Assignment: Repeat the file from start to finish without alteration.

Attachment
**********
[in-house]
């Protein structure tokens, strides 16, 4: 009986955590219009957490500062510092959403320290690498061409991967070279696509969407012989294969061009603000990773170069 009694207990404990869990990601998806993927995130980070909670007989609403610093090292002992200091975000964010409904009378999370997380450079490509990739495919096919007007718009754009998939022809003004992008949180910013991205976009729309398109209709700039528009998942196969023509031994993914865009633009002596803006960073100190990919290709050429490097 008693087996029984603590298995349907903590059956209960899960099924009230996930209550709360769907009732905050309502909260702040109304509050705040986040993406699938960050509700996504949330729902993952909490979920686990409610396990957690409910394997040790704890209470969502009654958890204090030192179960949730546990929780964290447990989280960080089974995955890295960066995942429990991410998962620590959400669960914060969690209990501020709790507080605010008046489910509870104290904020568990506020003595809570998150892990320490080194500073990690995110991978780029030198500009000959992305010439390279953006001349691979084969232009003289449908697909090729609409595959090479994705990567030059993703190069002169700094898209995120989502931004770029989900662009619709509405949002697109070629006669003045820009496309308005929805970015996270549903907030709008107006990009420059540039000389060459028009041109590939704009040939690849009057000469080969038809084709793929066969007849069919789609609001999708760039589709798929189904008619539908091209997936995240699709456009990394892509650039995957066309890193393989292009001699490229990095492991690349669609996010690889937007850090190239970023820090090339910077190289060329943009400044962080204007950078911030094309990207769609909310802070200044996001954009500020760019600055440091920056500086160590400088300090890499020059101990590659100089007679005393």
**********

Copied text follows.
[in-house]
């Protein structure tokens, strides 16, 4: 009986955590219009957490500062510092959403320290690498061409991967070279696509969407012989294969061009603000990773170069 009694207990404990869990990601998806993927995130980070909670007989609403610093090292002992200091975000964010409904009378999370997380450079490509990739495919096919007007718009754009998939022809003004992008949180910013991205976009729309398109209709700039528009998942196969023509031994993914865009633009002596803006960073100190990919290709050429490097 008693087996029984603590298995349907903590059956209960899960099924009230996930209550709360769907009732905050309502909260702040109304509050705040986040993406699938960050509700996504949330729902993952909490979920686990409610396990957690409910394997040790704890209470969502009654958890204090030192179960949730546990929780964290447990989280960080089974995955890295960066995942429990991410998962620590959400669960914060969690209990501020709790507080605010008046489910509870104290904020568990506020003595809570998150892990320490080194500073990690995110991978780029030198500009000959992305010439390279953006001349691979084969232009003289449908697909090729609409595959090479994705990567030059993703190069002169700094898209995120989502931004770029989900662009619709509405949002697109070629006669003045820009496309308005929805970015996270549903907030709008107006990009420059540039000389060459028009041109590939704009040939690849009057000469080969038809084709793929066969007849069919789609609001999708760039589709798929189904008619539908091209997936995240699709456009990394892509650039995957066309890193393989292009001699490229990095492991690349669609996010690889937007850090190239970023820090090339910077190289060329943009400044962080204007950078911030094309990207769609909310802070200044996001954009500020760019600055440091920056500086160590400088300090890499020059101990590659100089007679005393």